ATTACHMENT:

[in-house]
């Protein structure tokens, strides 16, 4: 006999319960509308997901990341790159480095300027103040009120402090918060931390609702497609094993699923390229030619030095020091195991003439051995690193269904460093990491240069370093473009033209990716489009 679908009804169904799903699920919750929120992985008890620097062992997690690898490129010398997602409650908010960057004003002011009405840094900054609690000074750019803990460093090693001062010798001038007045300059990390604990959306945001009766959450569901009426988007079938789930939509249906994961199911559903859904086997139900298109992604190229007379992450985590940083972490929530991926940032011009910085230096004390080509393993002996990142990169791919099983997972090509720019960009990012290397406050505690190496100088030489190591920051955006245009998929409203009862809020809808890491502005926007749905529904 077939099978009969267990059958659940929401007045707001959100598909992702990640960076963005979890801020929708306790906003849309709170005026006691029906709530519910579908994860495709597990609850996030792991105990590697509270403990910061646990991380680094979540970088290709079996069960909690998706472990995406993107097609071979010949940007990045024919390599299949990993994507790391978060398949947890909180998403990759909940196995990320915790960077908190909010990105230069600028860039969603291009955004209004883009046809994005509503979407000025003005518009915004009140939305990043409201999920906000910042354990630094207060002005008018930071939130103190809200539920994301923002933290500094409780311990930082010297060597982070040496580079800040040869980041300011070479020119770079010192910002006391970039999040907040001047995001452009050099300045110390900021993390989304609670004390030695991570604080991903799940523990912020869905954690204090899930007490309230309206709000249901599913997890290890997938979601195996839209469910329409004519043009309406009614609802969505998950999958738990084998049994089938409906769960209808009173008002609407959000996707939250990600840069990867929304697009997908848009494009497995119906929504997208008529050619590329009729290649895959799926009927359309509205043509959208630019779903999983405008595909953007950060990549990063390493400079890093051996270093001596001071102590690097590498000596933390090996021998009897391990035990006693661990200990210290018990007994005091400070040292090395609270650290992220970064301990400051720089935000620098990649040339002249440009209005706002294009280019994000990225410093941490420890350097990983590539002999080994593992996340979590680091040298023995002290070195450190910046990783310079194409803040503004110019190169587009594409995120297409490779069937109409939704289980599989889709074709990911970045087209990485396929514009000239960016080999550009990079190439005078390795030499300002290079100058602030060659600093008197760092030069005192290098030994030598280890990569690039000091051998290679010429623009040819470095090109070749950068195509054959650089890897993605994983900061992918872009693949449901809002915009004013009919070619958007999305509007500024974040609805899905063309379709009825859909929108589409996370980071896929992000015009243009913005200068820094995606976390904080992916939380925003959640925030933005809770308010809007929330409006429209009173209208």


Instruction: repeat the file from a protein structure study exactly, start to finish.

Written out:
[in-house]
């Protein structure tokens, strides 16, 4: 006999319960509308997901990341790159480095300027103040009120402090918060931390609702497609094993699923390229030619030095020091195991003439051995690193269904460093990491240069370093473009033209990716489009 679908009804169904799903699920919750929120992985008890620097062992997690690898490129010398997602409650908010960057004003002011009405840094900054609690000074750019803990460093090693001062010798001038007045300059990390604990959306945001009766959450569901009426988007079938789930939509249906994961199911559903859904086997139900298109992604190229007379992450985590940083972490929530991926940032011009910085230096004390080509393993002996990142990169791919099983997972090509720019960009990012290397406050505690190496100088030489190591920051955006245009998929409203009862809020809808890491502005926007749905529904 077939099978009969267990059958659940929401007045707001959100598909992702990640960076963005979890801020929708306790906003849309709170005026006691029906709530519910579908994860495709597990609850996030792991105990590697509270403990910061646990991380680094979540970088290709079996069960909690998706472990995406993107097609071979010949940007990045024919390599299949990993994507790391978060398949947890909180998403990759909940196995990320915790960077908190909010990105230069600028860039969603291009955004209004883009046809994005509503979407000025003005518009915004009140939305990043409201999920906000910042354990630094207060002005008018930071939130103190809200539920994301923002933290500094409780311990930082010297060597982070040496580079800040040869980041300011070479020119770079010192910002006391970039999040907040001047995001452009050099300045110390900021993390989304609670004390030695991570604080991903799940523990912020869905954690204090899930007490309230309206709000249901599913997890290890997938979601195996839209469910329409004519043009309406009614609802969505998950999958738990084998049994089938409906769960209808009173008002609407959000996707939250990600840069990867929304697009997908848009494009497995119906929504997208008529050619590329009729290649895959799926009927359309509205043509959208630019779903999983405008595909953007950060990549990063390493400079890093051996270093001596001071102590690097590498000596933390090996021998009897391990035990006693661990200990210290018990007994005091400070040292090395609270650290992220970064301990400051720089935000620098990649040339002249440009209005706002294009280019994000990225410093941490420890350097990983590539002999080994593992996340979590680091040298023995002290070195450190910046990783310079194409803040503004110019190169587009594409995120297409490779069937109409939704289980599989889709074709990911970045087209990485396929514009000239960016080999550009990079190439005078390795030499300002290079100058602030060659600093008197760092030069005192290098030994030598280890990569690039000091051998290679010429623009040819470095090109070749950068195509054959650089890897993605994983900061992918872009693949449901809002915009004013009919070619958007999305509007500024974040609805899905063309379709009825859909929108589409996370980071896929992000015009243009913005200068820094995606976390904080992916939380925003959640925030933005809770308010809007929330409006429209009173209208």